Dark Reading is part of the Informa Tech Division of Informa PLC

This site is operated by a business or businesses owned by Informa PLC and all copyright resides with them.Informa PLC's registered office is 5 Howick Place, London SW1P 1WG. Registered in England and Wales. Number 8860726.

Risk

3/28/2011
11:54 AM
Dave Methvin
Dave Methvin
Commentary
50%
50%

Microsoft Wins A Botnet Battle

The Rustok botnet was estimated to be one million PCs strong, underlining the dangers that malware can cause to businesses and consumers.

If you noticed a decrease in spam recently, there could be a good reason. This month, Microsoft took down the Rustok botnet.

Microsoft's Digital Crime Unit reported that its "research shows there may be close to one million computers infected with Rustock malware, all under the control of the person or people operating the network like a remote army, usually without the computer's owner even aware that his computer has been hijacked. Bot-herders infect computers with malware in a number of ways, such as when a computer owner visits a Web site booby-trapped with malware and clicks on a malicious advertisement or opens an infected e-mail attachment. Bot-herders do this so discretely that owners often never suspect their PC is living a double life."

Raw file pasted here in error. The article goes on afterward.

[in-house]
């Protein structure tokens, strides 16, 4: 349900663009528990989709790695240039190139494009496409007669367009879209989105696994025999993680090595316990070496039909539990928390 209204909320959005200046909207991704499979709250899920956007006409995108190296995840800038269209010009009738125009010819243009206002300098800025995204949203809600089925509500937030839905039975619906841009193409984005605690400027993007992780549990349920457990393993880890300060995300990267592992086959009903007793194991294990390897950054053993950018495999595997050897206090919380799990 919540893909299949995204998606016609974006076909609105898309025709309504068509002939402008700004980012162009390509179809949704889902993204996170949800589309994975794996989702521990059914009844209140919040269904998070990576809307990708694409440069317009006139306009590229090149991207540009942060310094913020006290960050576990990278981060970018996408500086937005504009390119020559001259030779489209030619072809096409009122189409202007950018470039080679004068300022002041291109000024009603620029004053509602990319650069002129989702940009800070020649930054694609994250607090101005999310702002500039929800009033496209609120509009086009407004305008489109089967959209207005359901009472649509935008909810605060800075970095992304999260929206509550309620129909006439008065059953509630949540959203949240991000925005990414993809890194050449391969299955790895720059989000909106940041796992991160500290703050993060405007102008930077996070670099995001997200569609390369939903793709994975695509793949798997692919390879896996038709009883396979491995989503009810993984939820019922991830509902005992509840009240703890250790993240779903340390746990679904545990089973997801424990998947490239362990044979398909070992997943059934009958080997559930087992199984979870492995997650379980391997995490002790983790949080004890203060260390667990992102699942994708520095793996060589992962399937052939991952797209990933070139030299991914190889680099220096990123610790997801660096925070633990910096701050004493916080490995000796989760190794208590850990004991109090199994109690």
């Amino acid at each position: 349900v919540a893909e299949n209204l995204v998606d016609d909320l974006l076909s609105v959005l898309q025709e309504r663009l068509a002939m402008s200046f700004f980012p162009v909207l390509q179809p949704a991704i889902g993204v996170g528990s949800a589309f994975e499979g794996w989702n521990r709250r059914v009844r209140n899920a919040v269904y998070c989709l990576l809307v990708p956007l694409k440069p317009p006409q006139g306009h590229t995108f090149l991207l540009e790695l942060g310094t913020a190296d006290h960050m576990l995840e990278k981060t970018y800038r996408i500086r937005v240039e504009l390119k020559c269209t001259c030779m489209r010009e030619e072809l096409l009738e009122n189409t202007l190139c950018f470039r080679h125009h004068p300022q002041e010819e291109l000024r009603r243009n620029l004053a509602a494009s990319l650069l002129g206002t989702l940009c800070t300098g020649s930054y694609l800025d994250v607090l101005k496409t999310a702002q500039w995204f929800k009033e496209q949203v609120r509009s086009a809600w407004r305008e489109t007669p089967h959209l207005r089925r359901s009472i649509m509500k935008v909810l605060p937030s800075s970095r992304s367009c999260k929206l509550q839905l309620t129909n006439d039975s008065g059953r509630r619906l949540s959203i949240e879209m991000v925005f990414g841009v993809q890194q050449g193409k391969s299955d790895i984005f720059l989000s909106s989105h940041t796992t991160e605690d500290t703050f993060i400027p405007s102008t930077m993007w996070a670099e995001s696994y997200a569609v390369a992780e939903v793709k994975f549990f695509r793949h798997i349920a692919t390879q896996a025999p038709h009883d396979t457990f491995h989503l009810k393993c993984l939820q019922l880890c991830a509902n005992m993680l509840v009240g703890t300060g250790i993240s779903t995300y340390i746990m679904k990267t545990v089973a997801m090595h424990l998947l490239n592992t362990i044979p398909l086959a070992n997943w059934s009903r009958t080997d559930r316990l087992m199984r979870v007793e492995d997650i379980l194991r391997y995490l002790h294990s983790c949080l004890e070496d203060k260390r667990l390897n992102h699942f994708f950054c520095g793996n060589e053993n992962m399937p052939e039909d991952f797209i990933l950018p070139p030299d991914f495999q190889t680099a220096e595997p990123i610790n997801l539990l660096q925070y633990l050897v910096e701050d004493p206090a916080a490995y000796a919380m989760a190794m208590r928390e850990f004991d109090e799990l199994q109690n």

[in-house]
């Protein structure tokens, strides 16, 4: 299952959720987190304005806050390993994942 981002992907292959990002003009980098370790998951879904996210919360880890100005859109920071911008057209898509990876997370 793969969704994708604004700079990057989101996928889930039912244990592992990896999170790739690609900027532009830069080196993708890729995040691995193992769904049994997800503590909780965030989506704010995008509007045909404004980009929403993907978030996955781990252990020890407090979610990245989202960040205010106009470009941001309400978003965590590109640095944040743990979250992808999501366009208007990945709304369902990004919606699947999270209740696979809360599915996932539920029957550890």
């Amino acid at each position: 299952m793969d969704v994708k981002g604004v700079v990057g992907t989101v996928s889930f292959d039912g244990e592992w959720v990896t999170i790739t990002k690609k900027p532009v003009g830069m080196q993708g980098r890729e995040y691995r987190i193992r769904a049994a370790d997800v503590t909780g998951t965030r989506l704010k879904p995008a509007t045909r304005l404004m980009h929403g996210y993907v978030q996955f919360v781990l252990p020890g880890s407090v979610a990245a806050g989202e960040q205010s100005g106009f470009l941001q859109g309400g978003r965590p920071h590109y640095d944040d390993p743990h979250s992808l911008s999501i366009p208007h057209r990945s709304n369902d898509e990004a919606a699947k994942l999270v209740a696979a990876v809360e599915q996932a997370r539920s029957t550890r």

These botnets aren't just the toy of young hackers who like causing mischief. They aren't trying to crash or disable the computer; in fact it's just the opposite. That stealth aspect to the bot infection is key to its success. The user has no reason to think they need to get their PC fixed, because a good botnet infection doesn't raise suspicion. That is the key to the botnet's survival.

A botnet is a huge money-making tool for its creators. When bot-herders take over a PC, they have many ways to turn a profit. One way is to grab information they find on the PC, or can extract by monitoring the user's keystrokes. This can give them access to bank accounts, credit cards, and login information to sites such as eBay or PayPal. Before the user can do anything to stop it, the botnet operator can transfer the PayPal money to another account. Or they can purchase expensive items with the user's eBay account and get the seller to send it to an address where the botnet operator can pick it up.

Perhaps the most valuable thing a botnet provides its handler is a large pool of "innocent-looking" IP addresses. In the case of the Rustok botnet, that's one million IPs. If the bot-controlled PC appears to visit a Web site, click on a Google Adwords ad, or send a few dozen emails, it's not possible to block that action based merely on the IP address. So Rustok's botnet could send 10 million spam messages by having each PC send just 10 emails, and nothing looks suspicious.

Click fraud is another endless source of money for botnet operators. By setting up some shallow content sites with Google Adwords or other ad networks, the bot-herder can have the bots visit those sites and click on the ads to generate revenue. The bot-herder can also use click fraud to attack competitors, clicking on their ads in order to drain their ad budgets. This type of fraud can be extremely difficult for the ad networks to spot if the botnet operator keeps the fraud at a low level and doesn't get too greedy.